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A transition to plug-in hybrid electric vehicles (PHEVs): why public health professionals must care
  1. Benjamin K Sovacool
  1. Correspondence to Dr Benjamin K Sovacool, National University of Singapore, 469C Bukit Timah Road, Singapore 259772, Singapore; sppbks{at}nus.edu.sg

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Introduction

Plug-in hybrid electric vehicles (PHEVs) connect two energy systems—the electric power network and the transportation sector—in ways that could provide significant public health benefits.

To begin, it is important to distinguish between three types of vehicles: conventional cars, hybrid electric automobiles and PHEVs. Most modern automobiles employ internal combustion engines fuelled by gasoline or diesel that start quickly and provide power as soon as drivers need it, but operate inefficiently and waste energy when idling and braking. Hybrid electric vehicles add a larger battery and an electric motor in addition to a normal engine. Commercially popular models include the Toyota Prius and the Honda Insight. PHEVs employ hybrid electric vehicle technology, but feature an even larger battery and a plug-in charger and can usually travel 20–60 miles (30–100 km) on electricity alone. PHEVs, by coupling advanced power electronics and computer controls with conventional and electric drive trains, tend to operate more efficiently than ordinary automobiles. Unlike hybrid electric vehicles, PHEVs can recharge from the power grid and travel moderate distances on electricity alone, without using the internal combustion engine. PHEVs lessen fuel usage because they draw from the electric motor (especially in slow traffic or all-electric mode), minimise use of the internal combustion engine when the vehicle has stopped and recapture otherwise discarded kinetic energy during braking.1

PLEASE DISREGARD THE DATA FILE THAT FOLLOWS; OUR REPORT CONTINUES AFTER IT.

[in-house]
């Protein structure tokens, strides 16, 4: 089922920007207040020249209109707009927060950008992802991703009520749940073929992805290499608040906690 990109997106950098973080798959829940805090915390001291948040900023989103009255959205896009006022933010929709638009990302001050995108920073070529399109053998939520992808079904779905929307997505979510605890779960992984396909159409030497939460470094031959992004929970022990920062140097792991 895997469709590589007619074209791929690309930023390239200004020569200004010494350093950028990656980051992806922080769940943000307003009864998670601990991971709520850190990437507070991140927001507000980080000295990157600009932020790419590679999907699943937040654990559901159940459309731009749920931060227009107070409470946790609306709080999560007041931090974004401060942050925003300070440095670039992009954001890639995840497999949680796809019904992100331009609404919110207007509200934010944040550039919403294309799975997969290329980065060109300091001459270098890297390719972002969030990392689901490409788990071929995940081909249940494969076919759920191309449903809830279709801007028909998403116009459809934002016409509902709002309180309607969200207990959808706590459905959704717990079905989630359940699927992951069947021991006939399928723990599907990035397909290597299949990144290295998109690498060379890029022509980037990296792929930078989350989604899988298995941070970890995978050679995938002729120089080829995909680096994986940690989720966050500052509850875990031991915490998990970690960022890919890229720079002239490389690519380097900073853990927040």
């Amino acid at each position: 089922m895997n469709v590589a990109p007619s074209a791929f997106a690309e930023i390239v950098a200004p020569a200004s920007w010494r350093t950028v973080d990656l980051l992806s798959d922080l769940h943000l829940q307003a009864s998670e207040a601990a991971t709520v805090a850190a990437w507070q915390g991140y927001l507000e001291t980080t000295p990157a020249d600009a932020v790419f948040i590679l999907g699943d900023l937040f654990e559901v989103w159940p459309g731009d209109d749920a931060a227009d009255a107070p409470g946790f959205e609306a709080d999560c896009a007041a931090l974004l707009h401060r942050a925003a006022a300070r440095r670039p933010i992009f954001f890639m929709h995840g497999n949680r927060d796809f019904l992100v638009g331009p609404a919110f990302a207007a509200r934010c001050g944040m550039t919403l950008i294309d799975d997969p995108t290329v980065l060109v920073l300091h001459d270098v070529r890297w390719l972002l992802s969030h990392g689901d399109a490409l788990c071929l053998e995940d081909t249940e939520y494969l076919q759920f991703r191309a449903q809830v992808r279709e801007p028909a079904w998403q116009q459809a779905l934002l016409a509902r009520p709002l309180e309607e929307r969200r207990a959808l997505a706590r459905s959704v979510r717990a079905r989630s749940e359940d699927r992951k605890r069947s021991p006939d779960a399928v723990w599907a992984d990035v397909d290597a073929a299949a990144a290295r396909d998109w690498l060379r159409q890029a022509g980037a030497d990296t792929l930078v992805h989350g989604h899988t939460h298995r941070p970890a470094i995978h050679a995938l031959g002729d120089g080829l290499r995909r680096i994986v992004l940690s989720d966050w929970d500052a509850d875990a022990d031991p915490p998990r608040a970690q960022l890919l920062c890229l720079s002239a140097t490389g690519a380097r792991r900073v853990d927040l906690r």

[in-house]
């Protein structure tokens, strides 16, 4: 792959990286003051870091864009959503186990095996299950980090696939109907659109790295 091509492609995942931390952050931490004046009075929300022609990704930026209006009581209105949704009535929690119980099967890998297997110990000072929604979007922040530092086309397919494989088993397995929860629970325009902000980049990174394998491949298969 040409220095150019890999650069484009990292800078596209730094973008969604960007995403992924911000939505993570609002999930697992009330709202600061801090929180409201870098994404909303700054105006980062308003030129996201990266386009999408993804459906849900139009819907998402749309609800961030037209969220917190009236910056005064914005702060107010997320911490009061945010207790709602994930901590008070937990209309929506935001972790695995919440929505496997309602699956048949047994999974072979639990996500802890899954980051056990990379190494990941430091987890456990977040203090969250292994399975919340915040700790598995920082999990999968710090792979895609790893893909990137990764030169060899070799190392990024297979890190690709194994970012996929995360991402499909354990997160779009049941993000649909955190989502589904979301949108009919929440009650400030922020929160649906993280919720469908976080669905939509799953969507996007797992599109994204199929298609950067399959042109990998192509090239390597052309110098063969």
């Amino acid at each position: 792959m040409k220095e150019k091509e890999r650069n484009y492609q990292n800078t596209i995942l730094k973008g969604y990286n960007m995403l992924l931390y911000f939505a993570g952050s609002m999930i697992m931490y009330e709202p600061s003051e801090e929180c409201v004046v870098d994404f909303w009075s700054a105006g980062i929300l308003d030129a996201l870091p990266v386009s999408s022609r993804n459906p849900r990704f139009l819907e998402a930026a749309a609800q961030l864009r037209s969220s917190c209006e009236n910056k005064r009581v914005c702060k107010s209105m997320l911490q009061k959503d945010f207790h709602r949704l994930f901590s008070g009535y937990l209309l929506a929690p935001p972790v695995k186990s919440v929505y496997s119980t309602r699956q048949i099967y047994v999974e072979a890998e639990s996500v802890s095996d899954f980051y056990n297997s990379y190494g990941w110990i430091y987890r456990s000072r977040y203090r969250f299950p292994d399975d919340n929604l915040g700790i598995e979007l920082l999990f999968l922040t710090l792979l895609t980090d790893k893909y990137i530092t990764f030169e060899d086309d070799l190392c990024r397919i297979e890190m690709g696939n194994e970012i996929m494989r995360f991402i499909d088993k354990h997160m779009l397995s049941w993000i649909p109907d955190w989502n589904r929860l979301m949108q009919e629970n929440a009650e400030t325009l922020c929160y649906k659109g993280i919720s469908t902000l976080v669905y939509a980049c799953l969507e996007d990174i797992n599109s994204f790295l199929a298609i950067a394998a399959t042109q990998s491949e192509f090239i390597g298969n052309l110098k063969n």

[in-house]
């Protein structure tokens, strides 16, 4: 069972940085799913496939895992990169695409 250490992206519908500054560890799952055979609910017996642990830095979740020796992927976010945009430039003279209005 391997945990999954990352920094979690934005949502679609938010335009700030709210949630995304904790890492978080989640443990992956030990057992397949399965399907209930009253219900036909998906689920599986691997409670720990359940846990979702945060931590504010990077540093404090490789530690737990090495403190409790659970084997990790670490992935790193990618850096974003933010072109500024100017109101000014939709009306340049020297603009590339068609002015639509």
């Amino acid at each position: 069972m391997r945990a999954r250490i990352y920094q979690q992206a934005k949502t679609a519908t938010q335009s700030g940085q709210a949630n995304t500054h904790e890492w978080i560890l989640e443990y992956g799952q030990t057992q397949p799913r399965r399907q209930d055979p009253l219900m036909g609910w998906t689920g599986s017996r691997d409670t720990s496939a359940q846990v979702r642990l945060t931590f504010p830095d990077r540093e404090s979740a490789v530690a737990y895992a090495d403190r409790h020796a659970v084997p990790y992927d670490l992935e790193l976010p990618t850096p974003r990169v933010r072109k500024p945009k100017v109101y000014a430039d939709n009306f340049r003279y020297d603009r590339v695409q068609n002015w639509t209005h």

While this may sound rather dry to those in the medical and health professions, it should not. By relying on vehicles that draw on power from the grid instead of directly combusting fossil fuels, a transition to PHEVs could significantly mitigate air pollution, and the morbidity and mortality associated with particle pollution, ozone and climate change.

Particulate matter (PM) pollution

Conventional automobiles are often the largest single human-caused source of PM in many countries, and, for those with stringent emissions requirements for vehicles such as California or the …

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